You can still see some drag lines in the photo above along with something strange going on at the back of the arm, but I can live with it. Something I’m still wondering about is whether to peg the skirt a little by taking it in a few inches at the bottom. I’m not sure I’ll bother but it’s possible I’ll give it a try next time my machines are threaded up with black.
Anyway, with all that pointing out of drag lines and possible future alterations you might be thinking I’m not happy with my finished Sew Over It Heather Dress, but the truth is I love it! It’s definitely a bit of a looser fit than I’m used to but there’s enough shape still there to suit me. I cut it a bit shorter (around 2″) as I thought that looked better with the more roomy fit.
The things I particularly love about this Heather dress are the pockets (such a clever design feature) and the zebra fabric. It’s one hundred percent me and I feel fabulous in it. It’s also really cosy on these cold, dreary lockdown winter days. I’ve been wearing it three times a week since I finished it. Yes, it does get washed sometimes. Honest!
My only regret is that I didn’t order more of this gorgeous fabric. I could so see myself in a cardigan made out of it!
Fabric: Zebra Jacquard Jersey from Fabric Godmother (no longer in stock) and black ponte from local fabric shop
Modifications: shortened hem by 5cm
Pattern: £6.01 (originally paid £6 on sale plus £6.02 2x A0 printing, but this is the second use so I halved that total)
Fabric: £12.00 for zebra ponte (but only really paid £1.69 myself) and £7.50 for black ponte.
Total: £25.51 (or £15.20 depending on how you want to count that gift voucher)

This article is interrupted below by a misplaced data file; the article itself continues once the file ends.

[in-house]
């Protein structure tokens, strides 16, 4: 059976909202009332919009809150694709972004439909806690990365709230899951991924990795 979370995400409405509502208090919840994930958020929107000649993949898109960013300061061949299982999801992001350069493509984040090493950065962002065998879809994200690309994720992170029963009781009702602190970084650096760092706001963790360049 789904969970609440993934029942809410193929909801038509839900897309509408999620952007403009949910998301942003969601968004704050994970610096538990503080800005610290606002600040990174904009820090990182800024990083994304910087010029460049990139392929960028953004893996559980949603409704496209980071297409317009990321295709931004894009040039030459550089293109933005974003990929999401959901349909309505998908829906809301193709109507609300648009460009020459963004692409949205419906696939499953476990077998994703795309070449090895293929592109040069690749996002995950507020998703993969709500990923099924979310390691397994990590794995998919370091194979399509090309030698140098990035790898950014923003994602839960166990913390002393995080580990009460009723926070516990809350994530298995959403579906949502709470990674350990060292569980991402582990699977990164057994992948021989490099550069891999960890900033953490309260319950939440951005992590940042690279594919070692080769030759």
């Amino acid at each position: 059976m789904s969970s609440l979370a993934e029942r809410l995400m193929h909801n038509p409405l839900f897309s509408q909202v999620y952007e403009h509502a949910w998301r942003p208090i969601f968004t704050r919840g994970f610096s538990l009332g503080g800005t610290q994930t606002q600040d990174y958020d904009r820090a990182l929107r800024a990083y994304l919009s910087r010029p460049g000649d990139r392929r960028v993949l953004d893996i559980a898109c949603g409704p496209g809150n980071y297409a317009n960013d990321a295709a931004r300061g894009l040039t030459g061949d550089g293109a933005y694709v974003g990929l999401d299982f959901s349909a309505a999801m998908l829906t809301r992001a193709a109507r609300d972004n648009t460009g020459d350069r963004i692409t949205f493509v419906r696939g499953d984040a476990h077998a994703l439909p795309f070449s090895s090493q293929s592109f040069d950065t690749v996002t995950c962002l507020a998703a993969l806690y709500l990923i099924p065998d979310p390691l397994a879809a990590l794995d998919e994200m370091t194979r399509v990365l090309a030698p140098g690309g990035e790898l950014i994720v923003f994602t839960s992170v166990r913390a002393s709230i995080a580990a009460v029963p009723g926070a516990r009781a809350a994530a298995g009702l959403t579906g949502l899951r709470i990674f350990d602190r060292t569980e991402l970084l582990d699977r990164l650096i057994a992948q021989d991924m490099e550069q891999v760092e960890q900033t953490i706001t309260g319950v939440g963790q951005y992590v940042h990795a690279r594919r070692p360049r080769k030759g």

Either way, it’s a reasonable price for a dress I love and will wear loads!
On the Sewing Table
I’m currently working on the toile for my Butterick B5526 shirt, by which I mean I’ve stitched it together, realised it was definitely too small, let it out a bit and then realised it needs more substantial work. I’ve let out the front princess seams and pinned in the fabric needed to make it work.
It would definitely be easier to pick a larger size in the first place, but I bought this now out of print pattern years ago when I was a bit slimmer, and the largest pattern size in the envelope is a 12. My current measurements dictate I should go for somewhere between a 14 and 18, but I thought I might get away with it as I know Butterick include a lot of ease and I wanted a close fit. Alas, that wasn’t to be.
Luckily I have a copy of the The Palmer Pletsch Complete Guide to Fitting (affiliate link) which gives great info about altering princess seams, and really clear visuals. It’s going to be a bit technical but I’m rather looking forward to doing a proper pattern adjustment rather than just fudging it. I can see this shirt being one I make over and over again, so it’s worth getting it right.
As one pattern on the go is never enough, I reckon I might have a go at finishing off my red corduroy Jenny trousers over next week’s half term holiday. These were originally intended to check the fit of the Jenny Overalls I made, but which ended up too low on the hips. I’m thinking an extra wide waistband could be in order!